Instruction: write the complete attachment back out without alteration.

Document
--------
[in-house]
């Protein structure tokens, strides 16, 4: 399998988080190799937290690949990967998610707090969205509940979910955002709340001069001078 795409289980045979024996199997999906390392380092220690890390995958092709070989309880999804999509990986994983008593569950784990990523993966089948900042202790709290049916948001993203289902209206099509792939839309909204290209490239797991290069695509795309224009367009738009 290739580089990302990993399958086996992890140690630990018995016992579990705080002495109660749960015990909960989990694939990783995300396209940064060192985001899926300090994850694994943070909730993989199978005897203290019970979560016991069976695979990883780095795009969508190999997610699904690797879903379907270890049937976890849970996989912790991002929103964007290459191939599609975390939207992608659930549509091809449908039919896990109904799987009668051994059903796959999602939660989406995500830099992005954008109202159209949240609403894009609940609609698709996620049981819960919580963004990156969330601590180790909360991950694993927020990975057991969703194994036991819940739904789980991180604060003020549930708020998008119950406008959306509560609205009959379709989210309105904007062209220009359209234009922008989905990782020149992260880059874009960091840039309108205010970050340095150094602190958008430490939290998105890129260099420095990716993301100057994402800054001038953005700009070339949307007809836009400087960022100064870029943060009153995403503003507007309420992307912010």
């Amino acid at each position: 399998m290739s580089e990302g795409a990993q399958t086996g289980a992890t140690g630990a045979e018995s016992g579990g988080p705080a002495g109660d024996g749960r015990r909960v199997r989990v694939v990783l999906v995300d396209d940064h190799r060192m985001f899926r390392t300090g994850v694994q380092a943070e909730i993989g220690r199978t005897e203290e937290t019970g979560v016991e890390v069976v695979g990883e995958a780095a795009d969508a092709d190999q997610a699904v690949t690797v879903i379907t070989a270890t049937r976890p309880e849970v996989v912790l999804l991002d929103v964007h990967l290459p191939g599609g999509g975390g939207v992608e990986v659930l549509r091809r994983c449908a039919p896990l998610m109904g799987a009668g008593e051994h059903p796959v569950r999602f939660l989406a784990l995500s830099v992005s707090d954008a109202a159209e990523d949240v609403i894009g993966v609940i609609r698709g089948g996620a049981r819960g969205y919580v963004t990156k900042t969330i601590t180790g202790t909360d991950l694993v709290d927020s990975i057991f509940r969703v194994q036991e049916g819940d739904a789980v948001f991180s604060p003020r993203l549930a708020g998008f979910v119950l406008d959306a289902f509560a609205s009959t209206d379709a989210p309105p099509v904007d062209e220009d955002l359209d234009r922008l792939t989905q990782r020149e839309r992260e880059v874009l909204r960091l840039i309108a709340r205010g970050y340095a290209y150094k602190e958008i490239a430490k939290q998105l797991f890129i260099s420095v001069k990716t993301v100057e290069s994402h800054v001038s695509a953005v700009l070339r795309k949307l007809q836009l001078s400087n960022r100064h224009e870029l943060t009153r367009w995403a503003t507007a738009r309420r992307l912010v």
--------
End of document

[in-house]
């Protein structure tokens, strides 16, 4: 399998988080190799937290690949990967998610707090969205509940979910955002709340001069001078 795409289980045979024996199997999906390392380092220690890390995958092709070989309880999804999509990986994983008593569950784990990523993966089948900042202790709290049916948001993203289902209206099509792939839309909204290209490239797991290069695509795309224009367009738009 290739580089990302990993399958086996992890140690630990018995016992579990705080002495109660749960015990909960989990694939990783995300396209940064060192985001899926300090994850694994943070909730993989199978005897203290019970979560016991069976695979990883780095795009969508190999997610699904690797879903379907270890049937976890849970996989912790991002929103964007290459191939599609975390939207992608659930549509091809449908039919896990109904799987009668051994059903796959999602939660989406995500830099992005954008109202159209949240609403894009609940609609698709996620049981819960919580963004990156969330601590180790909360991950694993927020990975057991969703194994036991819940739904789980991180604060003020549930708020998008119950406008959306509560609205009959379709989210309105904007062209220009359209234009922008989905990782020149992260880059874009960091840039309108205010970050340095150094602190958008430490939290998105890129260099420095990716993301100057994402800054001038953005700009070339949307007809836009400087960022100064870029943060009153995403503003507007309420992307912010």
């Amino acid at each position: 399998m290739s580089e990302g795409a990993q399958t086996g289980a992890t140690g630990a045979e018995s016992g579990g988080p705080a002495g109660d024996g749960r015990r909960v199997r989990v694939v990783l999906v995300d396209d940064h190799r060192m985001f899926r390392t300090g994850v694994q380092a943070e909730i993989g220690r199978t005897e203290e937290t019970g979560v016991e890390v069976v695979g990883e995958a780095a795009d969508a092709d190999q997610a699904v690949t690797v879903i379907t070989a270890t049937r976890p309880e849970v996989v912790l999804l991002d929103v964007h990967l290459p191939g599609g999509g975390g939207v992608e990986v659930l549509r091809r994983c449908a039919p896990l998610m109904g799987a009668g008593e051994h059903p796959v569950r999602f939660l989406a784990l995500s830099v992005s707090d954008a109202a159209e990523d949240v609403i894009g993966v609940i609609r698709g089948g996620a049981r819960g969205y919580v963004t990156k900042t969330i601590t180790g202790t909360d991950l694993v709290d927020s990975i057991f509940r969703v194994q036991e049916g819940d739904a789980v948001f991180s604060p003020r993203l549930a708020g998008f979910v119950l406008d959306a289902f509560a609205s009959t209206d379709a989210p309105p099509v904007d062209e220009d955002l359209d234009r922008l792939t989905q990782r020149e839309r992260e880059v874009l909204r960091l840039i309108a709340r205010g970050y340095a290209y150094k602190e958008i490239a430490k939290q998105l797991f890129i260099s420095v001069k990716t993301v100057e290069s994402h800054v001038s695509a953005v700009l070339r795309k949307l007809q836009l001078s400087n960022r100064h224009e870029l943060t009153r367009w995403a503003t507007a738009r309420r992307l912010v």